Number 7: Fibromyalgia. Yep. I was diagnosed on the 29th of November. Because why the not at this point, right? At any rate, I’ve been taking my meds like a good little girl, eating right, exercising, and treating my body a lot better. I cut caffeine almost out completely, and I quit drinking. My doctor also decided I have depression and anxiety (can’t imagine why), and since starting my medicine and resuming my daily yoga and meditation, I’ve been feeling much better. I still feel like the Tin Man when I wake up in the morning, but after forcing myself to stretch and move my stiff muscles, I start to feel much more productive. My fatigue is somewhat better, but somedays are still rough. I will see my doctor again for a follow up in January, and I’m hopeful he will be able to help me with my unresolved issues. Fibromyalgia is the perfect example of irony, because it causes stiffness and pain that makes the patient want to be still, but the pain and stiffness is only relieved by moving around. Universe. You’ve one upped me again. But, don’t worry. You’re not putting me down that easily. “So I’ll do as I please like the well-tempered breeze, blowin’ which way I see fit. I’ll grey with the clay seven days till the day when they throw me on the potter’s scrap heap. But take my advice; you’ll have to bury me twice, ’cause the first time I won’t rest easily. But don’t let me die still wondering what it was I left behind.” “Don’t Let Me Die Still Wondering” Flogging Molly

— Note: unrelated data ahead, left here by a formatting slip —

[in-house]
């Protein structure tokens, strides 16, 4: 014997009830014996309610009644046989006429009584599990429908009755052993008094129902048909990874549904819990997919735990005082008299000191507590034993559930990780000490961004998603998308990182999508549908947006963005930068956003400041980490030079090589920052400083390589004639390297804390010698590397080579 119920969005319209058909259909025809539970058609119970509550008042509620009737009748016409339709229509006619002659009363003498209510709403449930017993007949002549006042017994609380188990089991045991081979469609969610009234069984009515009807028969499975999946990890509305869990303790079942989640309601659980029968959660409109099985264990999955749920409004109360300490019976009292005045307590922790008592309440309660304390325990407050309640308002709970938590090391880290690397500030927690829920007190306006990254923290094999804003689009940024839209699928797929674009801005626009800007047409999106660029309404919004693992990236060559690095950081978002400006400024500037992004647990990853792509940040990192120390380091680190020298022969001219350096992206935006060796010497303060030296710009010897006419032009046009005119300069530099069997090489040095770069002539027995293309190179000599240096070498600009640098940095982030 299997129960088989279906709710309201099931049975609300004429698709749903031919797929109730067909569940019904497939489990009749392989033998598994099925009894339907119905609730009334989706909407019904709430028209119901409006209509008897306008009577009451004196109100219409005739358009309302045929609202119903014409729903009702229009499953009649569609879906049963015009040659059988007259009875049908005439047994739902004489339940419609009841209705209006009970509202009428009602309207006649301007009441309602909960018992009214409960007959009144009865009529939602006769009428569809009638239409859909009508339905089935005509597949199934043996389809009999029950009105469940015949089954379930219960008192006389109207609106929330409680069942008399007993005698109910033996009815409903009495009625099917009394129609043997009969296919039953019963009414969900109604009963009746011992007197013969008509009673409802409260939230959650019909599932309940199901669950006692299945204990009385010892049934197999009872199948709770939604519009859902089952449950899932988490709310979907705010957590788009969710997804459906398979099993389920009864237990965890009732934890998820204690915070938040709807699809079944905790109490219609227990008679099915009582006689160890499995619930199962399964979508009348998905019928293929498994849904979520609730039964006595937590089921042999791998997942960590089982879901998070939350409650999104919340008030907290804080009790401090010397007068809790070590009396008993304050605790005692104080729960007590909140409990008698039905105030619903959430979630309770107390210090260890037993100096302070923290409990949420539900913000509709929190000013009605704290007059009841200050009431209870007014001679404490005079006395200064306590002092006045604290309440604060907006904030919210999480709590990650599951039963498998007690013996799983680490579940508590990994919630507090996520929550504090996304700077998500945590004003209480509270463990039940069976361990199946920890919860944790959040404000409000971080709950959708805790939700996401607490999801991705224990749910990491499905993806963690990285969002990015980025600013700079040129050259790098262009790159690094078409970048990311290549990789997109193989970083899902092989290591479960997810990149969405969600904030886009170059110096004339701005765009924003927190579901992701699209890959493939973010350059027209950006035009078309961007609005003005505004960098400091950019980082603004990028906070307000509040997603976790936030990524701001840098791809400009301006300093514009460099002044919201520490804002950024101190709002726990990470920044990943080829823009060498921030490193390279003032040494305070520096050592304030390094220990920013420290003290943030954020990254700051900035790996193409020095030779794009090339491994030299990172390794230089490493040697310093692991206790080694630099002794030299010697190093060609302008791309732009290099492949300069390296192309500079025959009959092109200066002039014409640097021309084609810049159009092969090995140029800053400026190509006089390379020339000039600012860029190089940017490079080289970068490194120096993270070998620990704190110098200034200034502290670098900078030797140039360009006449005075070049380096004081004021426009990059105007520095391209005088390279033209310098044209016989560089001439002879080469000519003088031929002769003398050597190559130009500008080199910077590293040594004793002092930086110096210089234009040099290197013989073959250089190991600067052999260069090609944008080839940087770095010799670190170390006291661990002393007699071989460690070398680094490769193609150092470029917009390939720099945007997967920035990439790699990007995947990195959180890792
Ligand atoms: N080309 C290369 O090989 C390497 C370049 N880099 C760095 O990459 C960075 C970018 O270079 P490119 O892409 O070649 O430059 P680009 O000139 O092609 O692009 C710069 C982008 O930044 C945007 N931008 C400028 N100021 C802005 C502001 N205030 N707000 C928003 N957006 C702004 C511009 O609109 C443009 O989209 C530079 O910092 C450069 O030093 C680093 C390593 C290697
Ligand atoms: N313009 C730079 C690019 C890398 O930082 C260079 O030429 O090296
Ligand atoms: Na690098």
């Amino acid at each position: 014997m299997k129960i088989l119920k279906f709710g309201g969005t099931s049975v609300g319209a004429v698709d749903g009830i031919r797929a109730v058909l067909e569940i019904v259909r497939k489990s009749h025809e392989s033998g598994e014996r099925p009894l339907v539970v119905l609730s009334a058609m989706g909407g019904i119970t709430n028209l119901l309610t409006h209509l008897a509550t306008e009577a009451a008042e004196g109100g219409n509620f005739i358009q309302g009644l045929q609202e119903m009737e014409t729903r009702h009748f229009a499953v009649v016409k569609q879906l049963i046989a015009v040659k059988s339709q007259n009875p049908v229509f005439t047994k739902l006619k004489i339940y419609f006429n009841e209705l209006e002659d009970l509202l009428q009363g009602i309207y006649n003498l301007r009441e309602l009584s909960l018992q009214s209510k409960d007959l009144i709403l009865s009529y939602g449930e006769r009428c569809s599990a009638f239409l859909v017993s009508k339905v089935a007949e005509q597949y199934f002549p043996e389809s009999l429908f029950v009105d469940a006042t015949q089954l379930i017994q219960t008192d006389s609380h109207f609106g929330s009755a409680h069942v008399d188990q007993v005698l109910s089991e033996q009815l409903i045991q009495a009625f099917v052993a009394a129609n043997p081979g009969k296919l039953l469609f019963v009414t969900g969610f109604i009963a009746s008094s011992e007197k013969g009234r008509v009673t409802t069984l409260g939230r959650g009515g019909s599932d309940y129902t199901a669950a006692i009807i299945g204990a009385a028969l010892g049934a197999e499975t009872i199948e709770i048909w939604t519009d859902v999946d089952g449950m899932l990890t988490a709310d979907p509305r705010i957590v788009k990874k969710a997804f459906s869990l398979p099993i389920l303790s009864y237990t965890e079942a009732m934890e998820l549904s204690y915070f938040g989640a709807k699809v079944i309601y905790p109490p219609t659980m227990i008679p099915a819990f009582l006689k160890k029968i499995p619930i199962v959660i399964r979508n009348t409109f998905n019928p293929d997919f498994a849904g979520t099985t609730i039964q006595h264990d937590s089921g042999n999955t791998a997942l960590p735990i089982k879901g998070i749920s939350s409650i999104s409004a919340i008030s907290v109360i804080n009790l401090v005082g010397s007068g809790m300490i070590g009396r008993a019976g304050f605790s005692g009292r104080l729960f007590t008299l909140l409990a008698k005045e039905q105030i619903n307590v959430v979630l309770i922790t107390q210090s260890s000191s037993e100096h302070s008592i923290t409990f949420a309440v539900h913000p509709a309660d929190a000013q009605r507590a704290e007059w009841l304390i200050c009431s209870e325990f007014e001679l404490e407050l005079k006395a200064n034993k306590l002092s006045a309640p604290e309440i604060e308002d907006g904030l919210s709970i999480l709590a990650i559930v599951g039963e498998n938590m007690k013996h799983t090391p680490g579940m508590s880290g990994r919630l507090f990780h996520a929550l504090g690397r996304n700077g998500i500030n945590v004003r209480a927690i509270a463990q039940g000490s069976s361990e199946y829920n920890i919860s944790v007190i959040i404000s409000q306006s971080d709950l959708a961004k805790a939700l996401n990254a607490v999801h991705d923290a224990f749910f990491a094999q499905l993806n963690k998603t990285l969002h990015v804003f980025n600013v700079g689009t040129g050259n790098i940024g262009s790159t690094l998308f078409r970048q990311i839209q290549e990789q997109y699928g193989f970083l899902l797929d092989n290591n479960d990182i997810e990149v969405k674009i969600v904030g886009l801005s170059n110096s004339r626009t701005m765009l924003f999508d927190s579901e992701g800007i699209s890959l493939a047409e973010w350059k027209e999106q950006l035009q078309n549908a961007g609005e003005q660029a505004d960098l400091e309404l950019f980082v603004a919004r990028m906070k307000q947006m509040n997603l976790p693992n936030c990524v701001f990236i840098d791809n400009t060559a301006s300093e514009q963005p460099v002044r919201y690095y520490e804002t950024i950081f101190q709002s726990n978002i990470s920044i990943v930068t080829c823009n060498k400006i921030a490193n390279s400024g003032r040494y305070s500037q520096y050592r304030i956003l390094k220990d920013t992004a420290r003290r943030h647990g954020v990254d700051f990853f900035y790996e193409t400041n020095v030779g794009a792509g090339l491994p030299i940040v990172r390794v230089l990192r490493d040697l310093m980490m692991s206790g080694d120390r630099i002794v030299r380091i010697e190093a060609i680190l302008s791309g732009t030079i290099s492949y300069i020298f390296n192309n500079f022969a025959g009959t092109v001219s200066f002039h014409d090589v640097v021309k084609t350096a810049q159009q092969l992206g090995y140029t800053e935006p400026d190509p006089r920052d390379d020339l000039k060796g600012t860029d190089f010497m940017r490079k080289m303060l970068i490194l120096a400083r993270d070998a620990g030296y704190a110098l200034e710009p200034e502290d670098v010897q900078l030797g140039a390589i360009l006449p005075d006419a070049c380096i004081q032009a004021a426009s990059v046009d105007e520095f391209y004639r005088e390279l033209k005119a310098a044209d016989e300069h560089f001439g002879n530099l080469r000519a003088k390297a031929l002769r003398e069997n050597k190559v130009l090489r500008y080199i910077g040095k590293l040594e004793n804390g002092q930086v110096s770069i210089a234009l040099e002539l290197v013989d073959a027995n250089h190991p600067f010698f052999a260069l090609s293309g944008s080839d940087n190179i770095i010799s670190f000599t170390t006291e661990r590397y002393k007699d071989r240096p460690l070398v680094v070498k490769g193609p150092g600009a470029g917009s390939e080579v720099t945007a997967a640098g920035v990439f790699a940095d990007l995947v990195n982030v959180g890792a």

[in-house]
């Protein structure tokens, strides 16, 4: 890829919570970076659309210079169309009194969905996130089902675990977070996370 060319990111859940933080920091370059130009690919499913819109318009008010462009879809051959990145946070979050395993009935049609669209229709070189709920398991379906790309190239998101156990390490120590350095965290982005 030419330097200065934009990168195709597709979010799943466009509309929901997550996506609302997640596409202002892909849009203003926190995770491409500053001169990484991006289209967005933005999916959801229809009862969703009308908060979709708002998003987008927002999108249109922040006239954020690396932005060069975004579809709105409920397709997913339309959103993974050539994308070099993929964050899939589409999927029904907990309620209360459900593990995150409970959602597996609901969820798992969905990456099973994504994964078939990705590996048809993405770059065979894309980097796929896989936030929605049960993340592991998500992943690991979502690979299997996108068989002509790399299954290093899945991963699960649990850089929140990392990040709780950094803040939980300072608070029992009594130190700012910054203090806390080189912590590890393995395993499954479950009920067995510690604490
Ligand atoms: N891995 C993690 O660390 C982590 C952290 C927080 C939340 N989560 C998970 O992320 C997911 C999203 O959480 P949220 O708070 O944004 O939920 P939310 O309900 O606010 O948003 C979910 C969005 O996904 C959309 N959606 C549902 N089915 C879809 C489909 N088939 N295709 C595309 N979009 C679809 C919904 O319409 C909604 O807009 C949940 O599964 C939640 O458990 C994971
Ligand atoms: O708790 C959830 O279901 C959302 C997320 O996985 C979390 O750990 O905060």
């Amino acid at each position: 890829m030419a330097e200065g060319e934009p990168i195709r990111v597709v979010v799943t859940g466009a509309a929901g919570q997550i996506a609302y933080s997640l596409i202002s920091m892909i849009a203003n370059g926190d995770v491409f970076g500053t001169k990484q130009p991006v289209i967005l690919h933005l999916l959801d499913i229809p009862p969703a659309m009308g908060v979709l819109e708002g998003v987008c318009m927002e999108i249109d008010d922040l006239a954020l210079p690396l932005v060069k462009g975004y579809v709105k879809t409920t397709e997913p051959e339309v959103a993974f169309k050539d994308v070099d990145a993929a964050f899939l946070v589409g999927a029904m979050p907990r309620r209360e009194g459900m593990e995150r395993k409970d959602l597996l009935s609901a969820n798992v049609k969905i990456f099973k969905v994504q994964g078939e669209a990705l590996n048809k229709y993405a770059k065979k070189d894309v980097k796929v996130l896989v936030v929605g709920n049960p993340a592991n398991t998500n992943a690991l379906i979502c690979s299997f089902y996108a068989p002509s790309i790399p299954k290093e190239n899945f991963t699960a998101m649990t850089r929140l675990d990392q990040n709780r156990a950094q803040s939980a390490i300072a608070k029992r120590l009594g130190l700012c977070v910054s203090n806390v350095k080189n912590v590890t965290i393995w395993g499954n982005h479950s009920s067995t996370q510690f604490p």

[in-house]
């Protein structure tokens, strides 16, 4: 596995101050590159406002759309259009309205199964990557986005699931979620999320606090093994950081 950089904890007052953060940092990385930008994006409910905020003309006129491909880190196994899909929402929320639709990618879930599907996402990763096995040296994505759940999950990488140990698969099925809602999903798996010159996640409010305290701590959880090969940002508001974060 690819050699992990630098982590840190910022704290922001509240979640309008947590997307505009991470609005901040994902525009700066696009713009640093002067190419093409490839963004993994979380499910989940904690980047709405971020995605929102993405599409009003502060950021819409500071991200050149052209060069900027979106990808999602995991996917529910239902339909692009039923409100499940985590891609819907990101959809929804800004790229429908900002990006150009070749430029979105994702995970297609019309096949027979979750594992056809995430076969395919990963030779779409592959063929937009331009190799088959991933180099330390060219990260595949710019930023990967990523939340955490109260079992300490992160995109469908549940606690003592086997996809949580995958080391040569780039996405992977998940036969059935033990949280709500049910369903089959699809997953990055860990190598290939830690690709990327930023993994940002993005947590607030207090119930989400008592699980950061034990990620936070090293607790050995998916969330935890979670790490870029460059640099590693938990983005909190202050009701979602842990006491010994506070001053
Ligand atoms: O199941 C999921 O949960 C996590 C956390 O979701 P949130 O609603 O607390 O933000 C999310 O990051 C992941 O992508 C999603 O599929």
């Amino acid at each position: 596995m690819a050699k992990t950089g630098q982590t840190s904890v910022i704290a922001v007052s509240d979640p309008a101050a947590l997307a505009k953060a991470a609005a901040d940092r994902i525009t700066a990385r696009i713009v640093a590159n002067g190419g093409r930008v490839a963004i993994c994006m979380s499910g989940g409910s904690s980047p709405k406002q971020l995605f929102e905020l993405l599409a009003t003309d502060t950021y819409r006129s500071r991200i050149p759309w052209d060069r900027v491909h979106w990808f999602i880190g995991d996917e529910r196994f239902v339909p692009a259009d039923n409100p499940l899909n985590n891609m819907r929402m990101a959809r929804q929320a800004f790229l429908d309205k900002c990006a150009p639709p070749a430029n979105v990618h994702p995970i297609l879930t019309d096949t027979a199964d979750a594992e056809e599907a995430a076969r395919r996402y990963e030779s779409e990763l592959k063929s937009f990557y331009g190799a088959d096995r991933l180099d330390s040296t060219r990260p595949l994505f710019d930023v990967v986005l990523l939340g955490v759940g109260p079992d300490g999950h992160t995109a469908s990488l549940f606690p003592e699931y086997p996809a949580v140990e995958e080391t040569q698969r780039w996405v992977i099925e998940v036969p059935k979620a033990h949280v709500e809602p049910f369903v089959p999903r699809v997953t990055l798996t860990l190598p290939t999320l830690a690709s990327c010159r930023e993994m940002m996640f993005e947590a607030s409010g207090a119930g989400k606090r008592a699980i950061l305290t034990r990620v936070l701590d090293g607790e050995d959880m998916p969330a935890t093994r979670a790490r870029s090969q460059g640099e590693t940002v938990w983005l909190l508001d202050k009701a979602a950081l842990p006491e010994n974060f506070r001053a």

Number 8: I don’t know how many of these I should have, so I’ll just add another one. SPOILER ALERT! If you haven’t read the 700th and final issue of the Amazing Spider-Man, don’t read this part. Peter Parker dies in an epic battle with Doc Oc; they somehow switch bodies, and Peter Parker dies in Otto’s body. Doc Oc takes over Peter’s body and receives all of his memories, thoughts, and feelings of responsibility-supposedly. He becomes the Superior Spider-Man. WHATEVER! RIP ASM. You’ve been part of my life for many, many years. I won’t forget you, PP. “With great power comes great responsibility.”